Séminaire spécialisé

mardi 5 avril 2016 à 16:00


Heures Thésards, " Study of Single Electron Signals in XENON100 experiment"

Kévin Michenaud

Subatech (groupe Xénon)

Despite the amazing progress in physics, some mysteries still remain. Nowadays, one of the most fundamental enigmas is the quest of dark matter. Dark matter is a mass observed in the universe, due to its gravitational effect, but not interacting with the light. XENON100 experiment aims to detect dark matter with liquid xenon. Its results put one of the most stringent limits on dark matter detection. XENON1T, the next generation operating this spring, will be 100 times more sensitive.
The XENON100 experiment is composed by xenon in two states, liquid and gaseous. When a particle interacts with the liquid xenon, it produces photons and electrons. The photons are detected by photomultipliers tubes, creating the signal called S1. Whereas the electrons will drift toward the gaseous xenon where they will interact to produce photons corresponding to the signal called S2. Photons from S1 or S2 may release electrons (one electron by photon) by interacting with the liquid xenon impurities or the detector components. These single electrons represent a great source to study the detector behavior at low energy.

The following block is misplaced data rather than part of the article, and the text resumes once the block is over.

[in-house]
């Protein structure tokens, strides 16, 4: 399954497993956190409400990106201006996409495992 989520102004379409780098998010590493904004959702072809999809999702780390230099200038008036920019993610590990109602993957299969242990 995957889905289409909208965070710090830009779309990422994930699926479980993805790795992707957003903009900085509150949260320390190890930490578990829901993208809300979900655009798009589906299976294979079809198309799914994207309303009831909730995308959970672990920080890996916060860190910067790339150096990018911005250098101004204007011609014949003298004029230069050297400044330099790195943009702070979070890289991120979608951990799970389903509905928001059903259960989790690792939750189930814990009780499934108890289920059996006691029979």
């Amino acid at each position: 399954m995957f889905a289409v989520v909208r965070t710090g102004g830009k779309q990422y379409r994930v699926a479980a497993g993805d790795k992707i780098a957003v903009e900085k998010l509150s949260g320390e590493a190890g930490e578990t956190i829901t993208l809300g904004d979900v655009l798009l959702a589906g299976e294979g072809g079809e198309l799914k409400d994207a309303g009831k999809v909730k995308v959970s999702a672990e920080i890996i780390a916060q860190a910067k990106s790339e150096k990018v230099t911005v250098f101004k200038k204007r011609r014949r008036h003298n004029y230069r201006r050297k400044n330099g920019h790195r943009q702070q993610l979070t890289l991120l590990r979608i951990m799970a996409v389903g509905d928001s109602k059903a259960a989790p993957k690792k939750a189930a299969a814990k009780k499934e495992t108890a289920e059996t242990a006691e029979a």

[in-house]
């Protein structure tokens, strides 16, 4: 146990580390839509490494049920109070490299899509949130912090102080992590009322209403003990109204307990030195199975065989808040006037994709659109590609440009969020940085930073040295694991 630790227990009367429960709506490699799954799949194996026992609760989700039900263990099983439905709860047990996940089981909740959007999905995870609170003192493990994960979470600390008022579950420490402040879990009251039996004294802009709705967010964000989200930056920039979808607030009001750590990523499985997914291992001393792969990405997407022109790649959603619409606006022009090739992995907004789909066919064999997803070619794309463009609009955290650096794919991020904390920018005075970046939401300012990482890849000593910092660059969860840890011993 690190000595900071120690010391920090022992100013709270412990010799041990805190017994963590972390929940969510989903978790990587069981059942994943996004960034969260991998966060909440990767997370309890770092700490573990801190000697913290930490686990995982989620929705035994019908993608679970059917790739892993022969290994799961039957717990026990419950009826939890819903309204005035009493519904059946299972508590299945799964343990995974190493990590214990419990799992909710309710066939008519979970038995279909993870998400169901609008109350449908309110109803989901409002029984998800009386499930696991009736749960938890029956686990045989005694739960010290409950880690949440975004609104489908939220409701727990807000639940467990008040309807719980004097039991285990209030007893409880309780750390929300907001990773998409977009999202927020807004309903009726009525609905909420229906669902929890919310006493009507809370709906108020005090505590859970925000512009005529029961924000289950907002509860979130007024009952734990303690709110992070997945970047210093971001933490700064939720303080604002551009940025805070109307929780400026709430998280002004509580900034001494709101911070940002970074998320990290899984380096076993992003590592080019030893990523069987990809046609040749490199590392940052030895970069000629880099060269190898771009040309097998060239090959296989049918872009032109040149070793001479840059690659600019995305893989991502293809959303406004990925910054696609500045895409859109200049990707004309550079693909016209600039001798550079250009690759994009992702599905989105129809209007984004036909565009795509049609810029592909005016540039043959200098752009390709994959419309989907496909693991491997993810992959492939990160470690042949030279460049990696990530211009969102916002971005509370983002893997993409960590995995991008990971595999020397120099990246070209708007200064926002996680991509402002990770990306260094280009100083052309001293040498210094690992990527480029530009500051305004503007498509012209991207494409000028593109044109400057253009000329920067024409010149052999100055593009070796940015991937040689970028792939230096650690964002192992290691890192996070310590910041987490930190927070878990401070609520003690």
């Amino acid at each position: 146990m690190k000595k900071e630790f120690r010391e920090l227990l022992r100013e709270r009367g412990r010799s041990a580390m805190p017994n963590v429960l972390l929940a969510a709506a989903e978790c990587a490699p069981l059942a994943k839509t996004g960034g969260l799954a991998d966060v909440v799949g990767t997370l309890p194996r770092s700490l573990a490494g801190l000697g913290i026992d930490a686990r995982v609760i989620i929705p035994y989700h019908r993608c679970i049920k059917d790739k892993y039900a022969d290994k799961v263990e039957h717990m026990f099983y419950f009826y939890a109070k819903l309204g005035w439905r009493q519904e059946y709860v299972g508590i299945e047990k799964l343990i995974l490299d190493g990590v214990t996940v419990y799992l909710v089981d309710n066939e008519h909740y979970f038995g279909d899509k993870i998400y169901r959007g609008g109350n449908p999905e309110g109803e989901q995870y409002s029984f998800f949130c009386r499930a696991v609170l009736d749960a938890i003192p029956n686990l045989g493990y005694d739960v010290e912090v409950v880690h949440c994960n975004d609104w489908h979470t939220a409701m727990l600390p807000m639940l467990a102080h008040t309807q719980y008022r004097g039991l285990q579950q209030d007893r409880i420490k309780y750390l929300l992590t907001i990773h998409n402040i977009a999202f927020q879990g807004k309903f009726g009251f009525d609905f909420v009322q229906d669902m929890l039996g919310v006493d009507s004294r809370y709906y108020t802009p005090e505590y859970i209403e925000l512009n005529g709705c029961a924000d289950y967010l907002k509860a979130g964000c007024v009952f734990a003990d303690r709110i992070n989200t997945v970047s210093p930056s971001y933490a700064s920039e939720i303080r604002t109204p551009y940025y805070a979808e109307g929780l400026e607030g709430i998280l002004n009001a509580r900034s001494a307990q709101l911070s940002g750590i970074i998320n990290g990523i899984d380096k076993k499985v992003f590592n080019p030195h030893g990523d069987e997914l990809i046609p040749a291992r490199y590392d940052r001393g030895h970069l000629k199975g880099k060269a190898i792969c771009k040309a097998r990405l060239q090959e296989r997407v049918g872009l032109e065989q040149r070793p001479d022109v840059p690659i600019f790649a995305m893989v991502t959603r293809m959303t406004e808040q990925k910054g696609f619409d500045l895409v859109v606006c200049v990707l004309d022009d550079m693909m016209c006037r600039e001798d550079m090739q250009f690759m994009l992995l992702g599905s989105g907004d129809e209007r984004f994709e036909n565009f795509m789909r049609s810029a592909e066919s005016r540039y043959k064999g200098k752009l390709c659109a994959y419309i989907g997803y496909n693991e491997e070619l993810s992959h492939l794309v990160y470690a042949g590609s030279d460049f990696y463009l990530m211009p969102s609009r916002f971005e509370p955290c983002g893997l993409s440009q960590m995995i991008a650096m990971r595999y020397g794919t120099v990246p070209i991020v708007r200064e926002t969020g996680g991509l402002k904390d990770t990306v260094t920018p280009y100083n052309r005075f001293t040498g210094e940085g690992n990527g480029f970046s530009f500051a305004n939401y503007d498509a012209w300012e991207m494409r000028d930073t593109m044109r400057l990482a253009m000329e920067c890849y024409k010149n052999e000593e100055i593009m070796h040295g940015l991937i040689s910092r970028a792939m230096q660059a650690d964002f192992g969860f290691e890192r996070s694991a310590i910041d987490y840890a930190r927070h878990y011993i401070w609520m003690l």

In a first part, this work will present how single electron are used to measure the secondary scintillation gain (number of PE detected per electron) and how this gain permit to monitor the detector stability.
Dark matter search is mainly focus on mass from ~10GeV to ~10TeV, but light dark matter is not excluded. For dark matter mass below 10GeV, the S1 signal is too low to be identified correctly. A special analysis based only on S2 signal is needed. In such analysis, background rejection becomes more difficult. Moreover, the presence of residual (no production signals) single electrons has been observed in the detector. Single electrons signals have a maximal amplitude which can correspond to light dark matter signals. Thus, the measurement of the single electron residual rate can procure background estimation for light dark matter analysis. Therefore, the second study of this work aims to measure the single electron residual rate in the detector. The measurements are done for different cases and with different sources for comparison.